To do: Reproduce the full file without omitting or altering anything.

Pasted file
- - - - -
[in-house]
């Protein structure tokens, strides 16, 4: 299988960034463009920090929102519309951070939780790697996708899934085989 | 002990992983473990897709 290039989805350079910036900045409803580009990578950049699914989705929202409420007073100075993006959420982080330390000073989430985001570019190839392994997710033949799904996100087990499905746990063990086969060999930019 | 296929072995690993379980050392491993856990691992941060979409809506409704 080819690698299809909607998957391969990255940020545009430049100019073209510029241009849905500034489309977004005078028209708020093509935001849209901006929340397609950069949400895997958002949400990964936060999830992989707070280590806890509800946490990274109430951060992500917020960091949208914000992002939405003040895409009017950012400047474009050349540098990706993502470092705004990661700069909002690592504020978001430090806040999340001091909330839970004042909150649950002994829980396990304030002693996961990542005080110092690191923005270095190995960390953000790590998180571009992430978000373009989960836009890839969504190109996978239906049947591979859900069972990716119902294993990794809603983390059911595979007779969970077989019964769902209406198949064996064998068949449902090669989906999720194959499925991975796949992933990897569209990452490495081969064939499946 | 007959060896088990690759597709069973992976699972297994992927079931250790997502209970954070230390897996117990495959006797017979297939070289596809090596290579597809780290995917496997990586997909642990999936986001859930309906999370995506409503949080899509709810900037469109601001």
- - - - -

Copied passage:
[in-house]
């Protein structure tokens, strides 16, 4: 299988960034463009920090929102519309951070939780790697996708899934085989 | 002990992983473990897709 290039989805350079910036900045409803580009990578950049699914989705929202409420007073100075993006959420982080330390000073989430985001570019190839392994997710033949799904996100087990499905746990063990086969060999930019 | 296929072995690993379980050392491993856990691992941060979409809506409704 080819690698299809909607998957391969990255940020545009430049100019073209510029241009849905500034489309977004005078028209708020093509935001849209901006929340397609950069949400895997958002949400990964936060999830992989707070280590806890509800946490990274109430951060992500917020960091949208914000992002939405003040895409009017950012400047474009050349540098990706993502470092705004990661700069909002690592504020978001430090806040999340001091909330839970004042909150649950002994829980396990304030002693996961990542005080110092690191923005270095190995960390953000790590998180571009992430978000373009989960836009890839969504190109996978239906049947591979859900069972990716119902294993990794809603983390059911595979007779969970077989019964769902209406198949064996064998068949449902090669989906999720194959499925991975796949992933990897569209990452490495081969064939499946 | 007959060896088990690759597709069973992976699972297994992927079931250790997502209970954070230390897996117990495959006797017979297939070289596809090596290579597809780290995917496997990586997909642990999936986001859930309906999370995506409503949080899509709810900037469109601001």